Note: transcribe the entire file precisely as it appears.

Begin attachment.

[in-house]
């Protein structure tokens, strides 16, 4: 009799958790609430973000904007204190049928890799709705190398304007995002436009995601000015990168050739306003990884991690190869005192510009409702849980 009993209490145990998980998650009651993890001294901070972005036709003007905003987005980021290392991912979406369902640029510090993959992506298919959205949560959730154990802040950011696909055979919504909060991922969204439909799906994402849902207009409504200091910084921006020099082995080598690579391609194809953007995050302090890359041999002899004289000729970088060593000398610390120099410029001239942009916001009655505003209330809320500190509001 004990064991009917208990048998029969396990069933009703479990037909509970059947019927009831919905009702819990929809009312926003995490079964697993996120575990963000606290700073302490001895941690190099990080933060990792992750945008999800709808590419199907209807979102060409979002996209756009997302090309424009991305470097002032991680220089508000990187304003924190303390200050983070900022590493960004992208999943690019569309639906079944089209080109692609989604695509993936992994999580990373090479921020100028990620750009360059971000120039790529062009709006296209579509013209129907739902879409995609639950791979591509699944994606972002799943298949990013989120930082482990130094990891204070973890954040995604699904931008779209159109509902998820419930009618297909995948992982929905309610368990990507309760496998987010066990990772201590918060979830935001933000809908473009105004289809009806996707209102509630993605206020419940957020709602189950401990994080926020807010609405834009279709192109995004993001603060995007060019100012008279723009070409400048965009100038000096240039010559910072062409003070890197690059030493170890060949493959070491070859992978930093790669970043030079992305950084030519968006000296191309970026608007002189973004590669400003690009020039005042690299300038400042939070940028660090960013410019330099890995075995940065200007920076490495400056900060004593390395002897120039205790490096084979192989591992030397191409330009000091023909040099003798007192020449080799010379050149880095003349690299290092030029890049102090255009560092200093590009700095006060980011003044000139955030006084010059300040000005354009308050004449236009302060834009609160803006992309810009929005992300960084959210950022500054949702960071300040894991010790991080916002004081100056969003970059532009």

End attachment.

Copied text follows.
[in-house]
């Protein structure tokens, strides 16, 4: 009799958790609430973000904007204190049928890799709705190398304007995002436009995601000015990168050739306003990884991690190869005192510009409702849980 009993209490145990998980998650009651993890001294901070972005036709003007905003987005980021290392991912979406369902640029510090993959992506298919959205949560959730154990802040950011696909055979919504909060991922969204439909799906994402849902207009409504200091910084921006020099082995080598690579391609194809953007995050302090890359041999002899004289000729970088060593000398610390120099410029001239942009916001009655505003209330809320500190509001 004990064991009917208990048998029969396990069933009703479990037909509970059947019927009831919905009702819990929809009312926003995490079964697993996120575990963000606290700073302490001895941690190099990080933060990792992750945008999800709808590419199907209807979102060409979002996209756009997302090309424009991305470097002032991680220089508000990187304003924190303390200050983070900022590493960004992208999943690019569309639906079944089209080109692609989604695509993936992994999580990373090479921020100028990620750009360059971000120039790529062009709006296209579509013209129907739902879409995609639950791979591509699944994606972002799943298949990013989120930082482990130094990891204070973890954040995604699904931008779209159109509902998820419930009618297909995948992982929905309610368990990507309760496998987010066990990772201590918060979830935001933000809908473009105004289809009806996707209102509630993605206020419940957020709602189950401990994080926020807010609405834009279709192109995004993001603060995007060019100012008279723009070409400048965009100038000096240039010559910072062409003070890197690059030493170890060949493959070491070859992978930093790669970043030079992305950084030519968006000296191309970026608007002189973004590669400003690009020039005042690299300038400042939070940028660090960013410019330099890995075995940065200007920076490495400056900060004593390395002897120039205790490096084979192989591992030397191409330009000091023909040099003798007192020449080799010379050149880095003349690299290092030029890049102090255009560092200093590009700095006060980011003044000139955030006084010059300040000005354009308050004449236009302060834009609160803006992309810009929005992300960084959210950022500054949702960071300040894991010790991080916002004081100056969003970059532009």